An expansion card is an electronic card/board that is used to add extra functionality to a computer. It is inserted into an expansion slot on the motherboard of a computer. Expansion cards contain edge connectors that are used to create an electronic link between motherboard and card, thus enabling these two to communicate. Expansion cards are also known as add-on cards or interface cards.
Many different classes of expansion card are available, including sound cards, video graphics cards, network cards and so on. All expansion cards are used to enhance the quality of their specific function. For example, video graphics cards are used to enhance the video quality on a computer.
The video card is responsible for what you see on the monitor. Most computers have a GPU (graphics processing unit) built into the motherboard instead of having a separate video card. If you like playing graphics-intensive games, you can add a faster video card to one of the expansion slots to get better performance.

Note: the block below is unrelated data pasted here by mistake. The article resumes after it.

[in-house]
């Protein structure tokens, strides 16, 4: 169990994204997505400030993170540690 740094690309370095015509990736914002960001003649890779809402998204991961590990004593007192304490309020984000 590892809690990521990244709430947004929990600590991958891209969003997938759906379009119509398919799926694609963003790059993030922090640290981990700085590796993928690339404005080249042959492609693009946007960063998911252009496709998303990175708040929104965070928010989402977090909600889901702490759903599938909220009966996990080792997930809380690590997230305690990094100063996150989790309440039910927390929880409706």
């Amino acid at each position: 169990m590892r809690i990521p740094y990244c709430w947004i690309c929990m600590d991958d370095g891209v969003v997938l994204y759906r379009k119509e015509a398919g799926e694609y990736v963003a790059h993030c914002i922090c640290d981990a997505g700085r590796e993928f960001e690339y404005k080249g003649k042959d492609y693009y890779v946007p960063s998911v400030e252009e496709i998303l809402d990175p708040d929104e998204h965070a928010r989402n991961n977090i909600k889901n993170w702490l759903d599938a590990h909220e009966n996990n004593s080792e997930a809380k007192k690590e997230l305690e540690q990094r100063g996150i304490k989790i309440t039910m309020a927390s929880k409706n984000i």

The sound card—also called an audio card—is responsible for what you hear in the speakers or headphones. Most motherboards have integrated sound, but you can upgrade to a dedicated sound card for higher-quality sound.
The network card allows your computer to communicate over a network and access the Internet. It can either connect with an Ethernet cable or through a wireless connection (often called Wi-Fi). Many motherboards have built-in network connections, and a network card can also be added to an expansion slot.
Bluetooth is a technology for wireless communication over short distances. It's often used in computers to communicate with wireless keyboards, mice, and printers. It's commonly built into the motherboard or included in a wireless network card. For computers that don't have Bluetooth, you can purchase a USB adapter, often called a dongle.